Sunday, September 25, 2011

Governor Rick Perry Violates Voting Rights Act of 1965

Texas Governor Rick Perry Seeks to Suppress the Votes of African-Americans and Latinos through Congressional Map Restricting and Changes to Voter ID Laws

Pursuant to Section 5 of the Voting Rights Act of 1965, 42 U.S.C. 1973c, jurisdictions covered by the Act's special provisions must obtain preclearance of any redistricting plan prior to implementation.

After January 20, 2009 a well orchestrated plan was put into place with the hopes of ensuring that this country never repeats the outcome of the 2008 election. Two mechanisms thought to be easily implemented on the state-level by Governors, changes to voting laws and post-census congressional map redistricting, are now under question by the US Department of Justice. Up on deck is Texas Governor Rick Perry.

This past July, Texas Governor Rick Perry signed a congressional redistricting plan that is said to violate Section 5 of the Voting Rights Act of 1965 . The plan would split and diminish the Latino votes of Texas Congressional District 23 and Congressional District 27. Both districts have a large majority Latino populations - District 23, 55% and District 27, 68%. Perry's plan would make it very difficult for Latino voters to elect their chosen candidates. Essentially, Perry's plan would ensure GOP victories.

Governor Perry doesn't have such power to make a decision like this without the approval of the US Department of Justice. The State of Texas long had a history of racial discrimination in the voting process, so pursuant to Section 5 of The Voting Rights Act of 1965, Texas must have all changes to elections laws and redistricting reviewed and approved by the US Department of Justice.

Late Friday afternoon, the Department of Justice stated that after conducting a preliminary investigation of the congressional redistricting plan signed by Governor Perry, they've determined that the law appears to have been:
"adopted, at least in part, for the purpose of diminishing the ability of citizens of the United States, on account of race, color, or membership in a language minority group, to elect their preferred candidates of choice to Congress."
A redistricting plan was also signed for the Texas House of Representatives, which the Department of Justice strongly condemned is under scrutiny as well. The Department of Justice says they don't understand the exact purpose of the redistricting and therefore require additional information. However regardless of that purpose, in comparison with the original plan, this plan has negative and discriminatory outcomes. Just as the Congressional plan, The Department of Justice also states that this plan:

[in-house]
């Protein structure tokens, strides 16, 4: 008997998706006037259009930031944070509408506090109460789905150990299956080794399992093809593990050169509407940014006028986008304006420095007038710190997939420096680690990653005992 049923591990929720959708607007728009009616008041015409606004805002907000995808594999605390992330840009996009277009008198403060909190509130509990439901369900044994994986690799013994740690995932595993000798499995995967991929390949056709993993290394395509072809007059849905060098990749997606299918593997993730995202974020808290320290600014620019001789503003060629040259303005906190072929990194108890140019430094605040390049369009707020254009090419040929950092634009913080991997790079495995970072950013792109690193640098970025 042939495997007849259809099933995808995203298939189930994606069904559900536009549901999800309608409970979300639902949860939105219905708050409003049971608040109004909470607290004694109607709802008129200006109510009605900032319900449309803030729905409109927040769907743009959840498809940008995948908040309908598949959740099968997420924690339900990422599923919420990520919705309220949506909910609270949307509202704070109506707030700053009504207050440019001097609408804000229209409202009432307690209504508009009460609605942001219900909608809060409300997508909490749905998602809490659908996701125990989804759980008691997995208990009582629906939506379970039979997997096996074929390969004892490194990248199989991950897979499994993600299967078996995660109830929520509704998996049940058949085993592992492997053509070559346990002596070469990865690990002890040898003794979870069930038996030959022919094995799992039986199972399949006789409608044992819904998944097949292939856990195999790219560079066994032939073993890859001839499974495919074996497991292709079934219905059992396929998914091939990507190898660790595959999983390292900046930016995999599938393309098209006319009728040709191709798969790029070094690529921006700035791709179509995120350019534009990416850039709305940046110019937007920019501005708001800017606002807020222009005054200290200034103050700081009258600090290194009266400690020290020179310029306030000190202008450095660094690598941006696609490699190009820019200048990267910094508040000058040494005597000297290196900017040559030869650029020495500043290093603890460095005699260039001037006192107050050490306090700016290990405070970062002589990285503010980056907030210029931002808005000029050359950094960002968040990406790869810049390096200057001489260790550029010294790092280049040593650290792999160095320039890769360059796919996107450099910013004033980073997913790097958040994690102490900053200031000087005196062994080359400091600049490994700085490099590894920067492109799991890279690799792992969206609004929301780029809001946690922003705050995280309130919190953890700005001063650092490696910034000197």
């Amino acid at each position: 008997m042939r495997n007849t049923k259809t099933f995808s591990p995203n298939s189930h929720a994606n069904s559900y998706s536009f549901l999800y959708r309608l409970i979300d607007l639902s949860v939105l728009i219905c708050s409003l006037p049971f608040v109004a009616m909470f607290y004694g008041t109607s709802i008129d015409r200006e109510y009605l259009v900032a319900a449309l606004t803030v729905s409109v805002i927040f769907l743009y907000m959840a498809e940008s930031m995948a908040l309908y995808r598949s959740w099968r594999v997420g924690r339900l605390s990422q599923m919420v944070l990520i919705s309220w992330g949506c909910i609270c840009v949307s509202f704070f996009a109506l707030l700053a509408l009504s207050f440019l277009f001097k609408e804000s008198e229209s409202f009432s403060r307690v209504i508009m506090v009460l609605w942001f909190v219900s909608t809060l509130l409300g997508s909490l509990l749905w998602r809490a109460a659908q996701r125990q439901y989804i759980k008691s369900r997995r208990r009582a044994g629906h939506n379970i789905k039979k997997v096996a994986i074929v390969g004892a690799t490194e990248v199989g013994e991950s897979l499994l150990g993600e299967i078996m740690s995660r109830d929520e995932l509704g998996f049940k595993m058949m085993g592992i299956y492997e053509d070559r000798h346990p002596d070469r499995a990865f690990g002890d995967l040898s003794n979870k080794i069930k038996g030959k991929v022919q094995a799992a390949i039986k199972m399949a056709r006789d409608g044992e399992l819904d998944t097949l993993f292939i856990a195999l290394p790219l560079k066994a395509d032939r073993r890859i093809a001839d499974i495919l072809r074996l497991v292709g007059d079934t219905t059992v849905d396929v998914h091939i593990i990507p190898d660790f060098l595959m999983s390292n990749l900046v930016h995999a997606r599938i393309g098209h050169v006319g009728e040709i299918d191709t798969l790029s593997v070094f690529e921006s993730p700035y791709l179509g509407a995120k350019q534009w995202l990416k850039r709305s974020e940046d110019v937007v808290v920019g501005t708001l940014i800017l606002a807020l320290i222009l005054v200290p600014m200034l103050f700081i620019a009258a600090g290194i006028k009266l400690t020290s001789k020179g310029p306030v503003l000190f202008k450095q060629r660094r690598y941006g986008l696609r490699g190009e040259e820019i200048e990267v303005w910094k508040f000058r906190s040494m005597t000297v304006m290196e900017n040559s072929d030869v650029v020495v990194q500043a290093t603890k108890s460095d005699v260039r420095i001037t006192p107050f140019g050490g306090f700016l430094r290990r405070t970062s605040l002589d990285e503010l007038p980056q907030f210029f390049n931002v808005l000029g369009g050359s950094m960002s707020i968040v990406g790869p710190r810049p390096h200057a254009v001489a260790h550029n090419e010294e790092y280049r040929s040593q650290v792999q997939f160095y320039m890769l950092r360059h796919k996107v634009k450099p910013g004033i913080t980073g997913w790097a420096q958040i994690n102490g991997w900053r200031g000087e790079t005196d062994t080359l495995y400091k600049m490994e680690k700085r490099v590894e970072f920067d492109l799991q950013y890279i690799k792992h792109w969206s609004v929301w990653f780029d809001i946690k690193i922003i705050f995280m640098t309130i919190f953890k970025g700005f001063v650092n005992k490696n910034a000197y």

"violates Section 5 of the Voting Rights Act in that it was adopted, at least in part, for the purpose of diminishing the ability of citizens of the United States, on account of race, color, or membership in a language minority group, to elect their preferred candidates of choice to the Texas House of Representatives."
Governor Perry has also sought to further cement a GOP victory with his recent changes to the Voter ID Law in Texas. In May, Governor Perry signed Texas Senate Bill 14 making dramatic changes to the states Voter ID Laws. Voters in Texas will be required to have an approved form of identification in order to cast their ballots. The approved forms of identification have been designated by the legislature as a state-issued ID card or driver’s license, a military ID, a concealed handgun license issued by the Texas Department of Public Safety, a US Passport or a state-issued Election Identification Certificate. The Election Identification Certificate has been described as a free ID issued to a person specifically for the purpose of voting. An individual must request the certificate, thus adding an additional process for voters. The issue around this legistlation lies in the Election Identification Certificate. The Department of Justice sent a letter to Texas Board of Elections citing multiples concerns.

"In a Friday letter officials wrote that they need to know more about how the state would alert voters to the changes to the law.

Federal officials also want a detailed description of when and where the state will make free identification certificates available, as well as specifics on how they will educate the public about when such certificates will be available.

Texas officials said that 605,576 residents do not have a Texas drivers license or photo ID card. DOJ wants to know how many of those residents without IDs have Spanish surnames."
Voting should be easy in the United States and not some long drawn out complicated process. There is no need for the changes to the Voter Id Law in Texas or any of the other states that have made changes this year.

Should the Department of Justice give Texas the "stamp of approval" on Governor Perry's congressional redistricting map and/or voter id law changes?
Why is Texas making changes to their voting laws?
Will Governor Perry's changes make it harder or easier to vote?
Are Governor Perry's changes discriminatory?
Is Section 5 of The Voting Rights Act of 1965 still needed?

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